tv 2016 Gaithersburg Book Festival CSPAN May 22, 2016 4:00am-6:01am EDT
to exercise some leverage and that is the way, with the possible exception of british emancipation in 1833 in the west indies which was also in a geopolitical situation of danger that britain faced, masters never want to free their slaves. jefferson wanted to believe these masters were different from masters throughout history because they were enlightened enough to break away from the british empire. if you could do that, my fellow americans, you can do anything. not true because of course the revolution in some ways was a revolution to consolidate the hold of slaveholders over their slaves. this is the situation we find jefferson in, that is bucking the opinion of his neighbors and that is the fundamental problem. >> can you talk a little more
about france? >> we love france. i will start and you will finish. france is really important. >> did people hear her? >> we are talking about france. the pivot of our book we would agree. what we needed to do was get jefferson out of virginia. he was having a rough time there as you know, and give him a chance to be a visionary, to get some perspective on the american revolution and the state of virginia. being in france enabled him to do that. to suddenly see that a space that he wanted, had great doubts about his fellow virginians and they are all over his book about the state of virginia. in france those doubts diminished because he saw something much worse. he saw the old regime and he said what we have in america, we have wholesome families, farming their farms, this is the foundation of a healthy, natural society and also, this is the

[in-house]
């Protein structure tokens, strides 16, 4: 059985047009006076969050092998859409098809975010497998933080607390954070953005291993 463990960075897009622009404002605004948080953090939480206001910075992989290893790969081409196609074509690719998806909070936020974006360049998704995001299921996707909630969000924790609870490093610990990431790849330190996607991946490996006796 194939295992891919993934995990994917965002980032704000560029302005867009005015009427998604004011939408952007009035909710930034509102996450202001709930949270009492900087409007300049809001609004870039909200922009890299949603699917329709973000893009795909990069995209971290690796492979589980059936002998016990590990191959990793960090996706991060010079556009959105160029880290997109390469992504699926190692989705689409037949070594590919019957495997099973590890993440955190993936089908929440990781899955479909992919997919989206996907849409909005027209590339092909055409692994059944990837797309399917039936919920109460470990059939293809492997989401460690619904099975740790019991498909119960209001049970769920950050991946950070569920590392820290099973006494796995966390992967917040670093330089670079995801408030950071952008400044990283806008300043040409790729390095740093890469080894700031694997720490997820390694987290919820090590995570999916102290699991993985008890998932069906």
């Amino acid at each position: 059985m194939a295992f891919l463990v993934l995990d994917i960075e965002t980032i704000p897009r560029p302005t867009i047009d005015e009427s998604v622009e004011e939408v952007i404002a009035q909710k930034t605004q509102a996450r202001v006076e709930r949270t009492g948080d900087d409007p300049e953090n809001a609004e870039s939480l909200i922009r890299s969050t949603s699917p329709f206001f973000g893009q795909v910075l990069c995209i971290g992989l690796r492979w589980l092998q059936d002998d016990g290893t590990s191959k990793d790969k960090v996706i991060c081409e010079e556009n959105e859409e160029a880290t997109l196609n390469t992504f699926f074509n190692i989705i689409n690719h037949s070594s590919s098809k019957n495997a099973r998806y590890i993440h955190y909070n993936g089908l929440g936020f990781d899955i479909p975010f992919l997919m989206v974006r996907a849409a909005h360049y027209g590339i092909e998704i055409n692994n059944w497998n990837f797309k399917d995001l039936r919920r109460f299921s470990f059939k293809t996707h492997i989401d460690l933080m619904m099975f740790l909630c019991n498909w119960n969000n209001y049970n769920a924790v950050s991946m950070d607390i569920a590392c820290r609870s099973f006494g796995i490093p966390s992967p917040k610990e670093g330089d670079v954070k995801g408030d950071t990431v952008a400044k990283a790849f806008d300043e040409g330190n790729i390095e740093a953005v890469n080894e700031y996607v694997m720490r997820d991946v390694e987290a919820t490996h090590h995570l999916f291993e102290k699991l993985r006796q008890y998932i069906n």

crucial argument we make and it is one of annette's great contributions of course it is all her book, to our understanding of jefferson, that is how jefferson's ideas about slavery took on a new color when he was in paris. >> he is there and he sees 18th-century france, free revolutionary france peasants actually starving. there is great unrest.
>> and no political power. there is in france no legislature, there's no way for the people to be able to actually speak and to change things. and so he sees a decadent political system that he locates as decadent because of the family. the family life in france is decadent to him. women, women out in the street -- >> scary. >> was scary. he liked them, you know, obviously. [laughter] women out in the street, all these things. sigmund was not around then, zig money freud was not around then -- sigmund freud was not around then, but women out in the streets looking for pleasure, they should be back in their nurseries, they're not attending to what's at home. is so he has this idealized
version of family. we talk about the importance of home, of family, he's not at home until he gets to retirement. he's there 17 years. family, heath idealizing the women. his wife is dead and he's there by himself. he begins to look at the world, at virginia, in a very, very -- through a sentimental haze. and he begins to look at slavery through a sentimental haze. once sally hemings comes, james hemings is there, they are faces of slavery. he sees himself as a slave holder to these two people, he's paying them wages. they are staying put. they have an opportunity to be free in france, and they don't take it. they stay with him. and he's able to convince them to come back. and so it is, that changes him. he begins to think about slavery not as a state of war, as peter said, but as something that could be made good.